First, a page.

A Video Poem: “Tomak Stuffing”

Several years ago, I published a poem called “Tomak Stuffing” in an anthology called A Magical Summer. The beginnings of the poem had come from a quirky misreading. It was around Thanksgiving and someone had left me a text saying that she Nodding Thistle 2was going “tomak stuffing.” She had texted hurriedly and meant to say that she was going “to make stuffing.”

I didn’t immediately pick up the mistake and asked her what indeed was actually involved in “tomak stuffing.”

Later, I decided to run with it, to make an entire world where “tomak stuffing” was an actual and important ritual, filled with wives’ tales and traditional lore

The poem was published in 2012.

I’d been thinking of the poem recently, so this week I put together a short four-minute video with various photos/paintings, with Enya’s version of “Na Laetha Geal M’óige” in the background and with me reading the poem itself.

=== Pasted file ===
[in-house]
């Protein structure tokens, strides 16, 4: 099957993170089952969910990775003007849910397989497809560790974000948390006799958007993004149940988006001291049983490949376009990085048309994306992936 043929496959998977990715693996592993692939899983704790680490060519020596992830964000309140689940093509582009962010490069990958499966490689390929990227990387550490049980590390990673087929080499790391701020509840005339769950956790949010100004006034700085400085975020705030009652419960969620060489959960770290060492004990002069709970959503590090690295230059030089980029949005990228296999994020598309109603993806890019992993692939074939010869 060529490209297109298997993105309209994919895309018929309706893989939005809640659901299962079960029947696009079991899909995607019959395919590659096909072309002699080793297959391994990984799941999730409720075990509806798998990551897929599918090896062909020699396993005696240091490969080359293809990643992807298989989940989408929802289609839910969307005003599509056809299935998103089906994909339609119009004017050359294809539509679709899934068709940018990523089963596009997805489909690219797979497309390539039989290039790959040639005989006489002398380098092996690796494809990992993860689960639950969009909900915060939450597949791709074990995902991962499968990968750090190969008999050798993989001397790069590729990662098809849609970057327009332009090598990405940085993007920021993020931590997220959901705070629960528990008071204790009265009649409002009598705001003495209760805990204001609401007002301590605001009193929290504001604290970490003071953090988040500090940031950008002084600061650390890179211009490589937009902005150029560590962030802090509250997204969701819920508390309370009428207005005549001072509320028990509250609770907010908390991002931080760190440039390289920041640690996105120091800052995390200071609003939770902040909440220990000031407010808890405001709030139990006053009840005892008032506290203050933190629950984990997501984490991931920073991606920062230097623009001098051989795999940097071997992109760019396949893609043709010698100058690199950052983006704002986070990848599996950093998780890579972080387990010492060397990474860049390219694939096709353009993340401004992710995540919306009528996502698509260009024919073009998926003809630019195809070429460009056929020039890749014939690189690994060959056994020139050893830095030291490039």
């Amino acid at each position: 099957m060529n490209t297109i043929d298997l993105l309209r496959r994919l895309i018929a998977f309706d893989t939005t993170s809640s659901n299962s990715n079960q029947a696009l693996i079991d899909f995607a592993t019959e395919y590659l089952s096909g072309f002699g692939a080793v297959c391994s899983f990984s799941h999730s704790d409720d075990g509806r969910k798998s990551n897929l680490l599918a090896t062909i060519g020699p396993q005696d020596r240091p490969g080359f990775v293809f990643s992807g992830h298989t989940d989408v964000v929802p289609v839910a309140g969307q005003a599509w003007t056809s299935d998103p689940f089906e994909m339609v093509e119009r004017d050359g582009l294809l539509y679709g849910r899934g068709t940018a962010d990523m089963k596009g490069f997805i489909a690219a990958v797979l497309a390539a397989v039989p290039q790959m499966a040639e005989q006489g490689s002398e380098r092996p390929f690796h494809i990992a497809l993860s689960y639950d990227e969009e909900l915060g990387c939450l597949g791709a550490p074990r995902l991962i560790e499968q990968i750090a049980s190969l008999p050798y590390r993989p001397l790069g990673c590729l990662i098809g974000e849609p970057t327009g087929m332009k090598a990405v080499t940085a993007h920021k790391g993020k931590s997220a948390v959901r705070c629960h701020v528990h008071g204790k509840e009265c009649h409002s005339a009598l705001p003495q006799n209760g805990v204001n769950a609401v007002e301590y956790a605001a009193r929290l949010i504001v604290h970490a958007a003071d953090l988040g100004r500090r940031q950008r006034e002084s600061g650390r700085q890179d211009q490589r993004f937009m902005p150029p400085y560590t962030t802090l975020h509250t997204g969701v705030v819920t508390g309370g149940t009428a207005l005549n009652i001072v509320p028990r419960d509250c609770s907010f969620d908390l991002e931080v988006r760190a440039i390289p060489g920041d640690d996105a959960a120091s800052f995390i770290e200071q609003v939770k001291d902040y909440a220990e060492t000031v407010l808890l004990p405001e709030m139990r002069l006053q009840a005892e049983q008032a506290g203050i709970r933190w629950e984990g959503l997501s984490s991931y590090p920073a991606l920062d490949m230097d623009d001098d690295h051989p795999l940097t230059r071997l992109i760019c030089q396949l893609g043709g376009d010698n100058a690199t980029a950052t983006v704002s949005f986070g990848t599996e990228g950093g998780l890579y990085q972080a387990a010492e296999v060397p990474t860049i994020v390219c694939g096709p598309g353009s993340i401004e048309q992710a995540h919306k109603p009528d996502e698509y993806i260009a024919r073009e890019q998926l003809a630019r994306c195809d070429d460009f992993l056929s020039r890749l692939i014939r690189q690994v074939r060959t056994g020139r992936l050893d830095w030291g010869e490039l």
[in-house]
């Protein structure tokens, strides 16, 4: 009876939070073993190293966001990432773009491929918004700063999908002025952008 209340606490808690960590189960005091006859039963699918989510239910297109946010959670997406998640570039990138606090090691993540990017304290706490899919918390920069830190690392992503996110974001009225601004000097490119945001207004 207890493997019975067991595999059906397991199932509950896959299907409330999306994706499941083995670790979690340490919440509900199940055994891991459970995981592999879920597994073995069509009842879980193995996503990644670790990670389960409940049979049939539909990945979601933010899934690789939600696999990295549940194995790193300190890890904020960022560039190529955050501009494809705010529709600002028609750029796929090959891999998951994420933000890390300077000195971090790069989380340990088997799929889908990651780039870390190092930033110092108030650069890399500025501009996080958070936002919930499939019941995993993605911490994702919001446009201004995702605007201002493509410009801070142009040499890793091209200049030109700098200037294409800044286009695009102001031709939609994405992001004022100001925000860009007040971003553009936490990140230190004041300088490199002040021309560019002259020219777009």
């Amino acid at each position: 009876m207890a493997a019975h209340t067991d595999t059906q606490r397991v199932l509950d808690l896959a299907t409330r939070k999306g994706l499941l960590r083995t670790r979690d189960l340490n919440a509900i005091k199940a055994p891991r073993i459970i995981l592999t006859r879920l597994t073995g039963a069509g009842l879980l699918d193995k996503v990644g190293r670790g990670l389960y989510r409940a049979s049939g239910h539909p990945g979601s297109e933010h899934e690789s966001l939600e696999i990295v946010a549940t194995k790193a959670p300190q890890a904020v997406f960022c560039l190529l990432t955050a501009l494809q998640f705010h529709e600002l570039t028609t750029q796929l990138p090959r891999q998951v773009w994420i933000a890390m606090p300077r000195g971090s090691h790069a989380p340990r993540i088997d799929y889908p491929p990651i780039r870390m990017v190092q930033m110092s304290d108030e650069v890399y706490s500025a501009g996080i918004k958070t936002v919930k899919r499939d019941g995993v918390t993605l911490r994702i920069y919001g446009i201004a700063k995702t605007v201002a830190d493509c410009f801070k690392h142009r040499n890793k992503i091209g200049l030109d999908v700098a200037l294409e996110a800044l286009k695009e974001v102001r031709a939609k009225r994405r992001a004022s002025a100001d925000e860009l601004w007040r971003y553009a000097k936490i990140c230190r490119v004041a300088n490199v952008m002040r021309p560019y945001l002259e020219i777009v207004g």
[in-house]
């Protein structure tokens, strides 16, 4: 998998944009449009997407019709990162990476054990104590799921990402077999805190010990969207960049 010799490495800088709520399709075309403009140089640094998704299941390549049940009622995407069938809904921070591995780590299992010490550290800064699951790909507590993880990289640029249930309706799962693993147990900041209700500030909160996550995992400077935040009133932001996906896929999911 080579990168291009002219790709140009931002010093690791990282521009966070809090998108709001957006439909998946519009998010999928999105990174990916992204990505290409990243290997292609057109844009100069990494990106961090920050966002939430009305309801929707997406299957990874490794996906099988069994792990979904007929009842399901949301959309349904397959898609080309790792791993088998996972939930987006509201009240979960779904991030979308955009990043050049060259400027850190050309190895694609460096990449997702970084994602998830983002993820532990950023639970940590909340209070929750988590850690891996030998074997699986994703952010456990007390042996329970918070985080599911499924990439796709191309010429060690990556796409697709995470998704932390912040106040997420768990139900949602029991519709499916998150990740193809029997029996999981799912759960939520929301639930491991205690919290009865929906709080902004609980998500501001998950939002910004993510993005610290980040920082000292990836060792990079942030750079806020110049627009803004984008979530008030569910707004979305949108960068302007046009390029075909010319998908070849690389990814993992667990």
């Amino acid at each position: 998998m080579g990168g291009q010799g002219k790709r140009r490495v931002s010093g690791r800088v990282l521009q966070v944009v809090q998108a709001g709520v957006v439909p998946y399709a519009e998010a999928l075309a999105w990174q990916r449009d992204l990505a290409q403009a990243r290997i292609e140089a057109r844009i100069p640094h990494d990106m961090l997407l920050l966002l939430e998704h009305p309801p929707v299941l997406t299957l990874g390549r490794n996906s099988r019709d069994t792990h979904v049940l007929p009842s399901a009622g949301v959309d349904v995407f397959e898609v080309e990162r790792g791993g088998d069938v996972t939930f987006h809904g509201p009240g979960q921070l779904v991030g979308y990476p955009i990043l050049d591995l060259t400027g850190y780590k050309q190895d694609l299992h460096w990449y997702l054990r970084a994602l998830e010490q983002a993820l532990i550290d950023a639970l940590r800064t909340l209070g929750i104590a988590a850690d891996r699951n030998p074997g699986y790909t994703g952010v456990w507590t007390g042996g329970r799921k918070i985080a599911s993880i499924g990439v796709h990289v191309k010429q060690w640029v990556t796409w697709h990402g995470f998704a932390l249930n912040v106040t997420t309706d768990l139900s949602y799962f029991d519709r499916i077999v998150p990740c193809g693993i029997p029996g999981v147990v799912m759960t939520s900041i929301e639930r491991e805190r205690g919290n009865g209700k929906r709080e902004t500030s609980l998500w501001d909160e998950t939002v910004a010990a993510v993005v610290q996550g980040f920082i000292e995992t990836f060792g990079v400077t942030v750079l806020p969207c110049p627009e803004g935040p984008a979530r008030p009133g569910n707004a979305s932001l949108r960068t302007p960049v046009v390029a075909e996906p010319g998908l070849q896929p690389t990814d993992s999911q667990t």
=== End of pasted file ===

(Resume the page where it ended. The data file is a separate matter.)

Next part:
I think of it as a Thanksgiving poem, but it really isn’t.

So here it is Tomak Stuffing: the video for your enjoyment:



Book Review: Honeymoon by Patrick Modiano


Book Cover for Honeymoon by Patrick Mondiano

It is perhaps a sad testimony to how parochial my reading has become.  There was once a time where I knew almost every Nobel Prize for Literature winner–would have yearly bets with colleagues and follow the London odds makers’ short lists.  And while my knowledge was primarily eurocentric/american, I was an early reader of the Egyptian Naguib Mahfouz before he won and I understood that his time was eminent and important. (My sister, after a trip to Egypt, had turned me on to him. I don’t know how, but she brought me back two uncorrected proofs of his novels.)

But again, I am increasingly ignorant of the world’s literature.

Which is why discovering Patrick Modiano is such a wonderful treat. The French Modiano is the 2014 Nobel Prize for Literature winner. And until a New Yorker review of his most recent novel, I had not heard of him nor his winning. Lately, I must have my head very deeply buried in the sand.